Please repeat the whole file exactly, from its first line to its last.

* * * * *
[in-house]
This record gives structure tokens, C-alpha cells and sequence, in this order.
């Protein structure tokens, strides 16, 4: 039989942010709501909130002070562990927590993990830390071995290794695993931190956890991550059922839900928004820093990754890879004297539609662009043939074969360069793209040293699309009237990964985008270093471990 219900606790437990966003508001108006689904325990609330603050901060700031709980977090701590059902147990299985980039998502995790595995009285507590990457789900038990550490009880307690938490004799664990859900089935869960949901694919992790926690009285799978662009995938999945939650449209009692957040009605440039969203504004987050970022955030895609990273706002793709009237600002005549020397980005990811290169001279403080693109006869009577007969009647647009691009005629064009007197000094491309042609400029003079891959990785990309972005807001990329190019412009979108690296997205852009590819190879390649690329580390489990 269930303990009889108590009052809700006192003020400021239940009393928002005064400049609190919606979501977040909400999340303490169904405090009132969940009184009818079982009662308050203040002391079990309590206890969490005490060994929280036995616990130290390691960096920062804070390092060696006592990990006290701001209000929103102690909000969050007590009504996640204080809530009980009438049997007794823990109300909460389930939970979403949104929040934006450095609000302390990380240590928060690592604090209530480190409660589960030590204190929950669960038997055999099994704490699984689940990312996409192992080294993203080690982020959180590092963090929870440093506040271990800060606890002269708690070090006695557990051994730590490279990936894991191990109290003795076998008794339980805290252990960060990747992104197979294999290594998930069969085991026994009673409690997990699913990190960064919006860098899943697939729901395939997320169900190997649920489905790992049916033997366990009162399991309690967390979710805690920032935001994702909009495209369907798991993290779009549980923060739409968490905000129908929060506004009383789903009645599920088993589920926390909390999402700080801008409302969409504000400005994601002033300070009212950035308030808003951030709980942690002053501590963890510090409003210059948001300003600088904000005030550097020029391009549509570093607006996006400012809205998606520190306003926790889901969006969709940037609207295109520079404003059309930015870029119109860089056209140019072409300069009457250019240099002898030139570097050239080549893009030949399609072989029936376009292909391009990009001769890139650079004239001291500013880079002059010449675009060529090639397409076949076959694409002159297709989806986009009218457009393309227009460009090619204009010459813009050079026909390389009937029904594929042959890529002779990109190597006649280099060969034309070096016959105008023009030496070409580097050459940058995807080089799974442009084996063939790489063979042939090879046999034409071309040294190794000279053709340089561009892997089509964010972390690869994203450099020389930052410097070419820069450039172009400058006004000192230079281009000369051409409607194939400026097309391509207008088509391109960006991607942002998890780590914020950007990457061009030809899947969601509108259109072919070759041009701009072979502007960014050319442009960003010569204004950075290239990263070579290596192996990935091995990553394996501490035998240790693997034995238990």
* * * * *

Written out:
[in-house]
This record gives structure tokens, C-alpha cells and sequence, in this order.
């Protein structure tokens, strides 16, 4: 039989942010709501909130002070562990927590993990830390071995290794695993931190956890991550059922839900928004820093990754890879004297539609662009043939074969360069793209040293699309009237990964985008270093471990 219900606790437990966003508001108006689904325990609330603050901060700031709980977090701590059902147990299985980039998502995790595995009285507590990457789900038990550490009880307690938490004799664990859900089935869960949901694919992790926690009285799978662009995938999945939650449209009692957040009605440039969203504004987050970022955030895609990273706002793709009237600002005549020397980005990811290169001279403080693109006869009577007969009647647009691009005629064009007197000094491309042609400029003079891959990785990309972005807001990329190019412009979108690296997205852009590819190879390649690329580390489990 269930303990009889108590009052809700006192003020400021239940009393928002005064400049609190919606979501977040909400999340303490169904405090009132969940009184009818079982009662308050203040002391079990309590206890969490005490060994929280036995616990130290390691960096920062804070390092060696006592990990006290701001209000929103102690909000969050007590009504996640204080809530009980009438049997007794823990109300909460389930939970979403949104929040934006450095609000302390990380240590928060690592604090209530480190409660589960030590204190929950669960038997055999099994704490699984689940990312996409192992080294993203080690982020959180590092963090929870440093506040271990800060606890002269708690070090006695557990051994730590490279990936894991191990109290003795076998008794339980805290252990960060990747992104197979294999290594998930069969085991026994009673409690997990699913990190960064919006860098899943697939729901395939997320169900190997649920489905790992049916033997366990009162399991309690967390979710805690920032935001994702909009495209369907798991993290779009549980923060739409968490905000129908929060506004009383789903009645599920088993589920926390909390999402700080801008409302969409504000400005994601002033300070009212950035308030808003951030709980942690002053501590963890510090409003210059948001300003600088904000005030550097020029391009549509570093607006996006400012809205998606520190306003926790889901969006969709940037609207295109520079404003059309930015870029119109860089056209140019072409300069009457250019240099002898030139570097050239080549893009030949399609072989029936376009292909391009990009001769890139650079004239001291500013880079002059010449675009060529090639397409076949076959694409002159297709989806986009009218457009393309227009460009090619204009010459813009050079026909390389009937029904594929042959890529002779990109190597006649280099060969034309070096016959105008023009030496070409580097050459940058995807080089799974442009084996063939790489063979042939090879046999034409071309040294190794000279053709340089561009892997089509964010972390690869994203450099020389930052410097070419820069450039172009400058006004000192230079281009000369051409409607194939400026097309391509207008088509391109960006991607942002998890780590914020950007990457061009030809899947969601509108259109072919070759041009701009072979502007960014050319442009960003010569204004950075290239990263070579290596192996990935091995990553394996501490035998240790693997034995238990």